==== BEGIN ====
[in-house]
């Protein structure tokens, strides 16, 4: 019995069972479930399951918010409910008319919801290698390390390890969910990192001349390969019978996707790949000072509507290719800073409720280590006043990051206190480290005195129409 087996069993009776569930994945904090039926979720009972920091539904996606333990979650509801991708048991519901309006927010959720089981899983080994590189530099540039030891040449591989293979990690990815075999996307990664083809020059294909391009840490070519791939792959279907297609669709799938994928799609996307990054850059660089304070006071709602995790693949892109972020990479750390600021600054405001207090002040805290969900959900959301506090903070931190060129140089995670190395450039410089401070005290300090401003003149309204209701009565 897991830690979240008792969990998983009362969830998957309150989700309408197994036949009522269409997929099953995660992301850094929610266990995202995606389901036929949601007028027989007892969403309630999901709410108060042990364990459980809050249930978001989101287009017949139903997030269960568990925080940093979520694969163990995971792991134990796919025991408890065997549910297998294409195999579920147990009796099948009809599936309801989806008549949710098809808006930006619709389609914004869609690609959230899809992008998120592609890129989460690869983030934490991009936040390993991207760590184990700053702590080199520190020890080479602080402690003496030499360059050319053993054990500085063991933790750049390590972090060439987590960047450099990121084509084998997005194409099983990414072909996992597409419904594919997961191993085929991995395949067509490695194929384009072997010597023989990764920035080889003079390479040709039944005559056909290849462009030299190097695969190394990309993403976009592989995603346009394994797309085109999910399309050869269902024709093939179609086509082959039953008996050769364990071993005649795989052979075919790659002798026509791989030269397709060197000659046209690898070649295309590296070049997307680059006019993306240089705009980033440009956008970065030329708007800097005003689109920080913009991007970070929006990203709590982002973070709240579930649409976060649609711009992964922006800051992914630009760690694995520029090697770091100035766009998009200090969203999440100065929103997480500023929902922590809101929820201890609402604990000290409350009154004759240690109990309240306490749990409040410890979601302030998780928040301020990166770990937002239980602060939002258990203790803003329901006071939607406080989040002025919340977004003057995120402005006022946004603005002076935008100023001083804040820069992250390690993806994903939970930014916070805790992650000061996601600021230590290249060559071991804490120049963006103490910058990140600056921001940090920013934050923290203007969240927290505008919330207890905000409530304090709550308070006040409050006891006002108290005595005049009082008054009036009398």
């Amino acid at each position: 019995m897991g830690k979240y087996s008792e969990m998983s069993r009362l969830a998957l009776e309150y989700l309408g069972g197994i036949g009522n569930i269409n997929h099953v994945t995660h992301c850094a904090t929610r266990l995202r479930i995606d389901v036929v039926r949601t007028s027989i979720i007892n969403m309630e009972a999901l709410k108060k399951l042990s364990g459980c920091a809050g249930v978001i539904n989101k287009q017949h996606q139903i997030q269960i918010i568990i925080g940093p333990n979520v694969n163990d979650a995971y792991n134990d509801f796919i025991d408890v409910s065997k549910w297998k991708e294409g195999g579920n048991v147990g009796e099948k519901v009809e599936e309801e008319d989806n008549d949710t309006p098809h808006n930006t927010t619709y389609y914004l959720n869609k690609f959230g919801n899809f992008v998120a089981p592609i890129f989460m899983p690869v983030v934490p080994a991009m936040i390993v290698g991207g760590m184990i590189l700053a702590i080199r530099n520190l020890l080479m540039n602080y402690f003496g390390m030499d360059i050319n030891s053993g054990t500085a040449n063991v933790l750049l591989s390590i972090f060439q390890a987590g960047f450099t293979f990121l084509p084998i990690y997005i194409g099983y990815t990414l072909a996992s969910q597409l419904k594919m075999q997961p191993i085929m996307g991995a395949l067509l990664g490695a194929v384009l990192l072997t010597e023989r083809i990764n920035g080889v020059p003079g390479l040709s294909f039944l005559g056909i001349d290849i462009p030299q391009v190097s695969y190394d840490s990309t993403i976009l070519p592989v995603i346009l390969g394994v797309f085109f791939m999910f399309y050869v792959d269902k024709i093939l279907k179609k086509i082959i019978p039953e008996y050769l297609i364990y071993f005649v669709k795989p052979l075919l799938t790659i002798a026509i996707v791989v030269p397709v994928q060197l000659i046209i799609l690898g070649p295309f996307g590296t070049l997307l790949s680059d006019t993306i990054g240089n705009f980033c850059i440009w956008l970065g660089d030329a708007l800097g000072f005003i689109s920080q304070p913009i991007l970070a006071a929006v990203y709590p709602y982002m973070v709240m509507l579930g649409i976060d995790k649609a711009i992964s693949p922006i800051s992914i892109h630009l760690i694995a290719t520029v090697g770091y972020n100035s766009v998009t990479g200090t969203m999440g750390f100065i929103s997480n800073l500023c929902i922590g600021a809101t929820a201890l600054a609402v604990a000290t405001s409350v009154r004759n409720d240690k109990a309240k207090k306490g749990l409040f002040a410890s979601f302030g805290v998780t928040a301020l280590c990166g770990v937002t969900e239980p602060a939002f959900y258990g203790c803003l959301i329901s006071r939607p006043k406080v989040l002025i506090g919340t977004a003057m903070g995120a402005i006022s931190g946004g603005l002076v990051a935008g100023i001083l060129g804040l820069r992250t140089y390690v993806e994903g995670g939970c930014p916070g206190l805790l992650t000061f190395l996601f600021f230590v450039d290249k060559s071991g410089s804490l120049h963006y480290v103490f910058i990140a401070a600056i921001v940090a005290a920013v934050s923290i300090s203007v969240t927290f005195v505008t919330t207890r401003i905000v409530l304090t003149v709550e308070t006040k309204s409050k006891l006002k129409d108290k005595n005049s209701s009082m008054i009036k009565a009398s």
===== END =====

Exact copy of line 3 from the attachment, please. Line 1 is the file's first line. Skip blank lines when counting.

């Amino acid at each position: 019995m897991g830690k979240y087996s008792e969990m998983s069993r009362l969830a998957l009776e309150y989700l309408g069972g197994i036949g009522n569930i269409n997929h099953v994945t995660h992301c850094a904090t929610r266990l995202r479930i995606d389901v036929v039926r949601t007028s027989i979720i007892n969403m309630e009972a999901l709410k108060k399951l042990s364990g459980c920091a809050g249930v978001i539904n989101k287009q017949h996606q139903i997030q269960i918010i568990i925080g940093p333990n979520v694969n163990d979650a995971y792991n134990d509801f796919i025991d408890v409910s065997k549910w297998k991708e294409g195999g579920n048991v147990g009796e099948k519901v009809e599936e309801e008319d989806n008549d949710t309006p098809h808006n930006t927010t619709y389609y914004l959720n869609k690609f959230g919801n899809f992008v998120a089981p592609i890129f989460m899983p690869v983030v934490p080994a991009m936040i390993v290698g991207g760590m184990i590189l700053a702590i080199r530099n520190l020890l080479m540039n602080y402690f003496g390390m030499d360059i050319n030891s053993g054990t500085a040449n063991v933790l750049l591989s390590i972090f060439q390890a987590g960047f450099t293979f990121l084509p084998i990690y997005i194409g099983y990815t990414l072909a996992s969910q597409l419904k594919m075999q997961p191993i085929m996307g991995a395949l067509l990664g490695a194929v384009l990192l072997t010597e023989r083809i990764n920035g080889v020059p003079g390479l040709s294909f039944l005559g056909i001349d290849i462009p030299q391009v190097s695969y190394d840490s990309t993403i976009l070519p592989v995603i346009l390969g394994v797309f085109f791939m999910f399309y050869v792959d269902k024709i093939l279907k179609k086509i082959i019978p039953e008996y050769l297609i364990y071993f005649v669709k795989p052979l075919l799938t790659i002798a026509i996707v791989v030269p397709v994928q060197l000659i046209i799609l690898g070649p295309f996307g590296t070049l997307l790949s680059d006019t993306i990054g240089n705009f980033c850059i440009w956008l970065g660089d030329a708007l800097g000072f005003i689109s920080q304070p913009i991007l970070a006071a929006v990203y709590p709602y982002m973070v709240m509507l579930g649409i976060d995790k649609a711009i992964s693949p922006i800051s992914i892109h630009l760690i694995a290719t520029v090697g770091y972020n100035s766009v998009t990479g200090t969203m999440g750390f100065i929103s997480n800073l500023c929902i922590g600021a809101t929820a201890l600054a609402v604990a000290t405001s409350v009154r004759n409720d240690k109990a309240k207090k306490g749990l409040f002040a410890s979601f302030g805290v998780t928040a301020l280590c990166g770990v937002t969900e239980p602060a939002f959900y258990g203790c803003l959301i329901s006071r939607p006043k406080v989040l002025i506090g919340t977004a003057m903070g995120a402005i006022s931190g946004g603005l002076v990051a935008g100023i001083l060129g804040l820069r992250t140089y390690v993806e994903g995670g939970c930014p916070g206190l805790l992650t000061f190395l996601f600021f230590v450039d290249k060559s071991g410089s804490l120049h963006y480290v103490f910058i990140a401070a600056i921001v940090a005290a920013v934050s923290i300090s203007v969240t927290f005195v505008t919330t207890r401003i905000v409530l304090t003149v709550e308070t006040k309204s409050k006891l006002k129409d108290k005595n005049s209701s009082m008054i009036k009565a009398s």